Originally Posted by Eddie
I have never seen anyone wade for "migrating" fish.
In almost a decade of specifically studying the striper migration I have seen less than 5 other people wading the migratory routes until I spread the word through the forum claves a couple years ago (and three of these 5 people I knew well). That doesn't mean the others weren't out there too (up and down the coast), but my point is that there are still pearls of unconventional wisdom to be gleaned even in the 21st century.

I assume if the 4-6ft line is their dawn track, then conventional wisdom is to follow the pods by boat near shore at more comfortable times of day for guides and clients. With their worldwide distribution I can imagine there are countless miles of ambush shorelines where silver kings pass in the calm morning hours before the wind kicks up and brunch starts.
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Old 12-19-2007, 05:35 PM
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They come in pretty close to many beaches, especially when the glass minnows are there. You might be able to wade out and hook one if you get the fly like 70 ft out or so...
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Old 12-19-2007, 07:18 PM
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Itīs not totally migratory, but my bet would be to look out for lagunaīs or other freshwater outlets tosea. Here usually you have a drop off edge which sometimes can be shallow enough to stand on the edge.
Or holes in reefs/cays.
Keep us posted!
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Old 12-19-2007, 09:29 PM
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Quote:
Originally Posted by juro
I assume if the 4-6ft line is their dawn track, then conventional wisdom is to follow the pods by boat near shore at more comfortable times of day for guides and clients. With their worldwide distribution I can imagine there are countless miles of ambush shorelines where silver kings pass in the calm morning hours before the wind kicks up and brunch starts.
Why would you assume that? I have fished through out the day, and I rarely see them out of that depth range (usually they are spooked of seem confused...no doubt we are confused). Who cares about tarpon migrating in 200' of water and I doubt they spend much time "migrating" in water under 4'.

Most guides are off the water just after brunch.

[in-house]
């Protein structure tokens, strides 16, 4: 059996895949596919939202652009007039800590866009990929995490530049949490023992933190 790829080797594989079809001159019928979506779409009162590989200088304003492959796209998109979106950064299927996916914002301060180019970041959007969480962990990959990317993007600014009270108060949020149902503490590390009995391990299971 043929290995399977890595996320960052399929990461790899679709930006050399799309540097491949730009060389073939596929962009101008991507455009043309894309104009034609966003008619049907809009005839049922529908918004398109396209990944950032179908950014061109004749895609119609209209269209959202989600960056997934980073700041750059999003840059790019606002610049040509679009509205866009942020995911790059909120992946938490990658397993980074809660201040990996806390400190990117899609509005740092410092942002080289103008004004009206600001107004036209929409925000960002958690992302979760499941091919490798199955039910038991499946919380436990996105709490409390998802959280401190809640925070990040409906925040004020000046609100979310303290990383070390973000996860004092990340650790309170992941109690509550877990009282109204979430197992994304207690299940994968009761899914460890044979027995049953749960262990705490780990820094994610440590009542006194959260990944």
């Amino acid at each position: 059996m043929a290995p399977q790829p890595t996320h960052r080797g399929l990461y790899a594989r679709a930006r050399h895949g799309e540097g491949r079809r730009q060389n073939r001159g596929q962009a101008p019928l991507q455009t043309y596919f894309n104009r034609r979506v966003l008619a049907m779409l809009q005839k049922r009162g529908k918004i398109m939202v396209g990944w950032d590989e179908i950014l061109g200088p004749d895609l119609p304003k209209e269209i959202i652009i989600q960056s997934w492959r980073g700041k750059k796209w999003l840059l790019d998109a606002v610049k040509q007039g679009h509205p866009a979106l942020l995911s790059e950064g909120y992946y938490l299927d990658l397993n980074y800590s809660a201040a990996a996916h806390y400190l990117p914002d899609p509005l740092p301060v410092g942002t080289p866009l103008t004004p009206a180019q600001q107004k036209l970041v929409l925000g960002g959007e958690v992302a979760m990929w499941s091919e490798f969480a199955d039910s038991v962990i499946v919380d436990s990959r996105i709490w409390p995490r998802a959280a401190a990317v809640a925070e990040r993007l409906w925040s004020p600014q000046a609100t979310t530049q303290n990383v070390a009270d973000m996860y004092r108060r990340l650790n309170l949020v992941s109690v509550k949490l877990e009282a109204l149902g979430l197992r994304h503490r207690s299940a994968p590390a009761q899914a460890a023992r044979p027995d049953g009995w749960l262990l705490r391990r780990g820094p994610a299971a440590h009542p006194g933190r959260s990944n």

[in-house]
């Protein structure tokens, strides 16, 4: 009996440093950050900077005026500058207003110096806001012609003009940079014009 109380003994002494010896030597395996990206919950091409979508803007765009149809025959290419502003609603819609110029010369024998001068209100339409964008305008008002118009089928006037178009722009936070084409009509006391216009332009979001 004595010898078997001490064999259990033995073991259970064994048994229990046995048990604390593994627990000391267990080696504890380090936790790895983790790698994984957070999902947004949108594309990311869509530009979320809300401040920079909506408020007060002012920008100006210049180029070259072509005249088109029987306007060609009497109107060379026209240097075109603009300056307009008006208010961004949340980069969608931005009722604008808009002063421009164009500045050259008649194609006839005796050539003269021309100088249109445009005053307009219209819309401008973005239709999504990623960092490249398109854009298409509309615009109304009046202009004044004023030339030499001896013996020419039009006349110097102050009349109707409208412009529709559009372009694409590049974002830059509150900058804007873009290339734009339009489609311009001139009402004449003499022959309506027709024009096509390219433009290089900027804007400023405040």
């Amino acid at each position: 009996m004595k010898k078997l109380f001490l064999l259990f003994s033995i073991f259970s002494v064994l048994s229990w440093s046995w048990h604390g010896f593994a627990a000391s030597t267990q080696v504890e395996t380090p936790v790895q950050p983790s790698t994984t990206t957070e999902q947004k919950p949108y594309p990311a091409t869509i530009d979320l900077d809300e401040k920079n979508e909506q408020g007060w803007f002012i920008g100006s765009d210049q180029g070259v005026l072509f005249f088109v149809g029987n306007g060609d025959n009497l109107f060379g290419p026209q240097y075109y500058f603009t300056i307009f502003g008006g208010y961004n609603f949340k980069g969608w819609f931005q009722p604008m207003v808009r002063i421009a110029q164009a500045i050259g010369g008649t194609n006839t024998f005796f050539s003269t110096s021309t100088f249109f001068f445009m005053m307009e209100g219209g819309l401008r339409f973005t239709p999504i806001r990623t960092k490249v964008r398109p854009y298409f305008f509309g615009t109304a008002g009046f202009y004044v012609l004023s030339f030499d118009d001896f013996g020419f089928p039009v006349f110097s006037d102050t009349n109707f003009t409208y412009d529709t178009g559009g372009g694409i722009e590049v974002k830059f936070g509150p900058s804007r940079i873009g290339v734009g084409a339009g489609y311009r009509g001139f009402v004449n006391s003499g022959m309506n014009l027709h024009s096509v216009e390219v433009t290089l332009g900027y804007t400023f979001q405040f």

Good guides do not "follow" pods. They know the route and they they position the boat in a place that has the right combination of visibility, wind direction, angler pressure etc. They look for spots that will concentrate the fish. Once on the spot, they move in and out from the shore depending on the tide. Imagine a well traveled highway that moves in and out. The Capt. I fish with is rarely off by 80'. I cast to fish while we are staked out eating sandwiches almost every time we go out. That is how predictable the route is. He never stakes out (except for lunch and crazy wind) and usually makes very small adjustments. Why chase them when they will come to you? Find a shore spot that is like a boat spot.

"Migrating fish" seem to be more grabby before the sun hits the water, but the frequency and size of schools seem to have little bearing to time of day. There is nothing worse than a windless blue bird day. Great vis and staggering rejection.

Think of "migrating" tarpon like other fish in a spawning cycle (like steelhead). Their habits are not the same as resident fish. They aren't hanging out and they're not on the feed. It just so happens that while they are going from point a-b and bright feathery thing catches their eye and because it is moving just right, they can't help but to grab it. I don't know if the "stage" the way steelhead do. Maybe in deep cuts? Seems risky. I always assumed that the fish caught in deep channels and cuts (usually on bait) are resident. I don't know. I like to think of migrating tarpon to be akin to salmon and steelhead.

I would not call the tarpon's range world wide, but I'm sure their are plenty of spots where migrating tarpon can be fished to from shore by a flyfisherman.

So, what's your plan?
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Old 12-20-2007, 07:37 AM
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SW Florida

Looking back through some of my old DIY trip notes I think you could find what you want in the spring and fall in SW Florida.

I am not sure when the best time to go would be but I do remember walking a beach in November with the 8# and seeing big Snook in the surf line, hooking big Reds, saw several Tarpon rolling within casting distance of the fly rod.

It would not be an easy task to hook and land a big tarpon but you would be in the game.

Do a search for all the fishing forums about the best times in SW Florida for Tarpon fishing and I bet you could find your spot.

Good Luck